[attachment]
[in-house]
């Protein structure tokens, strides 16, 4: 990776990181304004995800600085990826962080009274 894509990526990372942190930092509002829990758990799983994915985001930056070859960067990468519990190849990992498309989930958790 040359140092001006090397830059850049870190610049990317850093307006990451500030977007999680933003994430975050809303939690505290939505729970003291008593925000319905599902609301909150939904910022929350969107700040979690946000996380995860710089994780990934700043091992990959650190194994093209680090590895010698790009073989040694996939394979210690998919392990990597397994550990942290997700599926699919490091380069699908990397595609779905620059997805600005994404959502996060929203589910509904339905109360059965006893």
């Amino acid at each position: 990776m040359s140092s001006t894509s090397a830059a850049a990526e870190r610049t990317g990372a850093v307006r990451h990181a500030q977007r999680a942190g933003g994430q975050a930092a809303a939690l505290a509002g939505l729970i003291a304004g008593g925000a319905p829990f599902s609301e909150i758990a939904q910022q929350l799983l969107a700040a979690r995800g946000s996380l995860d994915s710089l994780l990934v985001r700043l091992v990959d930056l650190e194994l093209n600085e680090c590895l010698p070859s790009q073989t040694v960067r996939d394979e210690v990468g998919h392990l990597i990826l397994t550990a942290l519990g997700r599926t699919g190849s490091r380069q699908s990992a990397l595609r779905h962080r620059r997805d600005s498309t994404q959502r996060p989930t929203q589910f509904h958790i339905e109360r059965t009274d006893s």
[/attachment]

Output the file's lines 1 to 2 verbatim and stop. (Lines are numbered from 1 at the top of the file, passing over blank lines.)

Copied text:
[in-house]
């Protein structure tokens, strides 16, 4: 990776990181304004995800600085990826962080009274 894509990526990372942190930092509002829990758990799983994915985001930056070859960067990468519990190849990992498309989930958790 040359140092001006090397830059850049870190610049990317850093307006990451500030977007999680933003994430975050809303939690505290939505729970003291008593925000319905599902609301909150939904910022929350969107700040979690946000996380995860710089994780990934700043091992990959650190194994093209680090590895010698790009073989040694996939394979210690998919392990990597397994550990942290997700599926699919490091380069699908990397595609779905620059997805600005994404959502996060929203589910509904339905109360059965006893």